When I was 9, Ernie Kovacs was killed in a car accident. I was too young to remember when the Ernie Kovacs Show was on television, but my dad thought he was brilliant and much of what we knew as Dad's brand of comedy originated with the cigar-chomping Kovacs. It's no surprise I thought The Nirobi Trio was the funniest thing I'd ever seen in my life. When Mr. Kovacs died, I remember thinking there would never be anyone as funny ever again, and comedy would never be the same.
It wasn't. It was just different.
I managed to keep growing up, and I laughed at new things: Alan King on Ed Sullivan, Jack Benny, George and Gracie. TV broadened my horizons: Dick Van Dyke, Car 54 Where Are You, F-Troop....you can almost see where this is heading. The times...and the tastes...were a'changing.
Movies were my drug of choice as soon as I could convince my mother to drive my buddies and me to the movies. I saw whatever was playing. When you're spellbound in the darkness, you'll watch damn near anything if you can sit in a darkened theatre. But unlike a lot of my friends who were constantly falling in and out of love with movie stars, I was already noticing acting, not actors.
1967 was like 1939 for movies. The range was incredible. From In Cold Blood to Camelot, Cool Hand Luke to Barefoot in the Park, Casino Royale to In Like Flint, The Graduate to I Am Curious Yellow. Somewhere in the middle came this very violent, very intense movie about 1930 gangsters.
Right in the middle Bonnie and Clyde, there was this guy with nothing short of a Marcel wave hair-do. Small part, but there was something about him being funny in a place where funny didn't belong....I thought Gene Wilder was weird. I didn't know how weird for another year...when The Producers was released. This was screwball comedy on a whole 'nother level. It left people speechless. Then came Start The Revolution Without Me, and then, one of my personal favorites, Quackser Fortune Has A Cousin In The Bronx. And later, in 1979, there was the sweet, very touching, very funny The Frisco Kid, with a very young Harrison Ford.
Willy Wonka And The Chocolate Factory was released after Quackser, in 1971. Yeah, I was stoned when I went to see it, and yeah, there were a few days when I thought it was the greatest movie ever made. It wasn't, but it was the one that grew on you. Willy is weird, creepy even, although Wilder'd Willy isn't on the same level as Johnny Depp, but Wilder's blue eyes remain cold and almost dead throughout most of the film and this is not an accident or boredom; it's using the camera in ways, quite frankly, not seen before. It's riveting in a strange and peculiar...and very appropriate way. In his book, KISS LIKE A STRANGER, Wilder wrote he was hesitant to accept the part of Willy Wonka, and created a pre-condition:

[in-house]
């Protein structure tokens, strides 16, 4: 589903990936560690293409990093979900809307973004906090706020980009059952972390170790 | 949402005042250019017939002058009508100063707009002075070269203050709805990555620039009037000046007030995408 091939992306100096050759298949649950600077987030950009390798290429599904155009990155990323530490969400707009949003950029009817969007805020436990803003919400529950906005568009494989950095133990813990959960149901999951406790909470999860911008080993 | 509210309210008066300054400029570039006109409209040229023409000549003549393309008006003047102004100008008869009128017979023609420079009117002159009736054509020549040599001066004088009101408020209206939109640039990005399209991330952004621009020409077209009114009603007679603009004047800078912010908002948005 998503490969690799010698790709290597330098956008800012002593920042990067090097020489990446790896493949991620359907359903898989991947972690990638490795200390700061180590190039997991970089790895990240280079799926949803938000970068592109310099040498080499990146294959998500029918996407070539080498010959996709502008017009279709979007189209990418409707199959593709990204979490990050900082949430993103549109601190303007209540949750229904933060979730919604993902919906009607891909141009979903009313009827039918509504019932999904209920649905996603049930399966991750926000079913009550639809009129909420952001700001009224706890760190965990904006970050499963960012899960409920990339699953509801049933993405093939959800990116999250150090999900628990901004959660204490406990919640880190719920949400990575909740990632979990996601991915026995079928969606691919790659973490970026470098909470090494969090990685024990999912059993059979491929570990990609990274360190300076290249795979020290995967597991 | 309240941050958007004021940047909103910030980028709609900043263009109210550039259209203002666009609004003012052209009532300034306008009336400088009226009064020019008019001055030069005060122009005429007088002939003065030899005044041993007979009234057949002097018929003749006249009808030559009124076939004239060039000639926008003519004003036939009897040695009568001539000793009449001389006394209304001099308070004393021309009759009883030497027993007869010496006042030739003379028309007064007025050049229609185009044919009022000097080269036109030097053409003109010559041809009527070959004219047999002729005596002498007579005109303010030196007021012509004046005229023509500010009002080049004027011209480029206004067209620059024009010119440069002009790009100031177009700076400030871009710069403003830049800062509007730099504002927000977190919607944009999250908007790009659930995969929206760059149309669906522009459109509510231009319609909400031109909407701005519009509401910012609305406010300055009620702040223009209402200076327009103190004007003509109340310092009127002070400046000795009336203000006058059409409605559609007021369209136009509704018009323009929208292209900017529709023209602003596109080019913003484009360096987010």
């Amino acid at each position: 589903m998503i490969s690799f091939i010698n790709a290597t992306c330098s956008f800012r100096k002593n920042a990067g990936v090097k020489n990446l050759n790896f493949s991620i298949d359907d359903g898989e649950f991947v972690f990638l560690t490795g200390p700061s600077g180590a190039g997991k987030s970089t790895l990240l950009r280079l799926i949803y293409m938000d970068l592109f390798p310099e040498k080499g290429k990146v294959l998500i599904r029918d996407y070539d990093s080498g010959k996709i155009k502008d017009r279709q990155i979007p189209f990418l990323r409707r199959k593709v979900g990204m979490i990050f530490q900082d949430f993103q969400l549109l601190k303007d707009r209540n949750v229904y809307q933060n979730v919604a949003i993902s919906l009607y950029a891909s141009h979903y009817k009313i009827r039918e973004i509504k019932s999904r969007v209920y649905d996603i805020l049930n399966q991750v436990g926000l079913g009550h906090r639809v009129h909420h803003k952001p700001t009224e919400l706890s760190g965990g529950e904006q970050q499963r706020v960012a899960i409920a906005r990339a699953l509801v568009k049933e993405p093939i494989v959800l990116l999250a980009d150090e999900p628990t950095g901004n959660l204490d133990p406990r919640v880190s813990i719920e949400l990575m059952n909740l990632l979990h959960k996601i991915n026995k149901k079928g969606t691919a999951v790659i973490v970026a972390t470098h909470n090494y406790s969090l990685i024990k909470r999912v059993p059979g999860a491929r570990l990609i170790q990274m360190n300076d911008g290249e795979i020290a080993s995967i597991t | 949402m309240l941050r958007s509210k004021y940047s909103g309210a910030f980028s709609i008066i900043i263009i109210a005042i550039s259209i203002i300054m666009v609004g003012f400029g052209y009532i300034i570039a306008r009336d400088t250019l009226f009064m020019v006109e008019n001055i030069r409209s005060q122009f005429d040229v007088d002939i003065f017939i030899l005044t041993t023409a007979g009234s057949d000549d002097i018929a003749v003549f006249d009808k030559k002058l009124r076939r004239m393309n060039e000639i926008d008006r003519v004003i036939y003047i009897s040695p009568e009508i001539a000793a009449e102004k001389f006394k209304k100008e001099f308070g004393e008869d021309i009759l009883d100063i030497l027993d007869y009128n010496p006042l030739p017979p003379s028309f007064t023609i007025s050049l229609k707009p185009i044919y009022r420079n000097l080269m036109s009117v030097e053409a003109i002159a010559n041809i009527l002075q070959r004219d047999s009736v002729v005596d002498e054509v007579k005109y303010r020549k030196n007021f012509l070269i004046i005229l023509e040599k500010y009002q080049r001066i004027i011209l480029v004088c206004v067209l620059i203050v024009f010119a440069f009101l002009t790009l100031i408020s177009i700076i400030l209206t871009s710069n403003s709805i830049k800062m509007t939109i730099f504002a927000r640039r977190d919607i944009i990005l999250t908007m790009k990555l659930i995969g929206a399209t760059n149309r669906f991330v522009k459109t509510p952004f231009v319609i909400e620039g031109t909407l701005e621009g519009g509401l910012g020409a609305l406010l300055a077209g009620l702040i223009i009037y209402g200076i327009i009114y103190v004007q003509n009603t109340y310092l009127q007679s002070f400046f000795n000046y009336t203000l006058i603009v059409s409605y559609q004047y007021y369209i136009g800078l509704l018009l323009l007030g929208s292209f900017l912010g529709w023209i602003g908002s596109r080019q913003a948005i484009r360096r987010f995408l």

When I make my first entrance, I'd like to come out of the door carrying a cane and then walk toward the crowd with a limp. After the crowd sees Willy Wonka is a cripple, they all whisper to themselves and then become deathly quiet. As I walk toward them, my cane sinks into one of the cobblestones I'm walking on and stands straight up, by itself... but I keep on walking, until I realize that I no longer have my cane. I start to fall forward, and just before I hit the ground, I do a beautiful forward somersault and bounce back up, to great applause..
Mel Stuart, the director, asked why he wanted to do that. Wilder answered:
Because from that time on, no one will know if I'm lying or telling the truth.
You can't get a better answer than that. It cuts right into the heart of an actor and shares a truth every actor know, hopes for, dreams about, and once in a while succeeds at creating. That singular moment does not just happen; it comes from learning one's craft while honing one's skills. Gene Wilder left us with a good range of funny. He wasn't the biggest movie star, and, as he put it, good scripts stopped coming his way. He stopped liking what Hollywood was churning out and chose to do other things. But in the body of work, there were great characters, great performances, and great screenwriting.
That counts for everything.
Funny is highly personal, subjective, and not really very explainable. Everyone laughs at different stuff. If we are lucky, we get to share our laughter with others. What is funny to one can be offensive to others. That said, comedy is hard work, and when someone is good at it, be thankful. And when someone stands by his or her principles about what is funny and what is not, respect the opinion.
Seems we've lost a fair number of comedic icons lately: Gene Wilder, Robin Williams, Jonathan Winters, Eileen Brennan, Joan Rivers, Mike Nichols, Harold Ramis, Sid Caeser, Gary Shandling, Bernie Mac....not a complete list by any means. These people, for good or bad, changed what we laughed about. There's something to be said for that.
Comedy will not be the same; it will be different.
I tripped across an interview done by Robert Osborne at the 92nd Street Y back in 2013. Clearly Mr. Wilder is frail; he has trouble remembering some things. He looks terribly old. In many ways, it's a hard interview to watch, but I am glad I saw it. In the press release today, Mr. Wilder's nephew said he died of complications from Alzheimer's. It's clear from the video he was losing his words. It's amazing that he agreed to do the interview. But then again, he knew what was happening to him.
Willy Wonka is still a pretty creepy movie. And Gene Wilder gives creepy a whole new definition when he sings Pure Imagination. Watch it for yourself. The lyrics, however, are not creepy. I still think Roald Dahl gave us a strange character in Willy Wonka, but Gene Wilder managed to shape him into the magic man we all hope exists.
Lyrics Anthony Newley, Jonthan Owusu-Yianomah, Kwesi Mills, Leslie Bricusse
The Wifely Person's Tip o'the Week
You can synch your old iPod to your new one.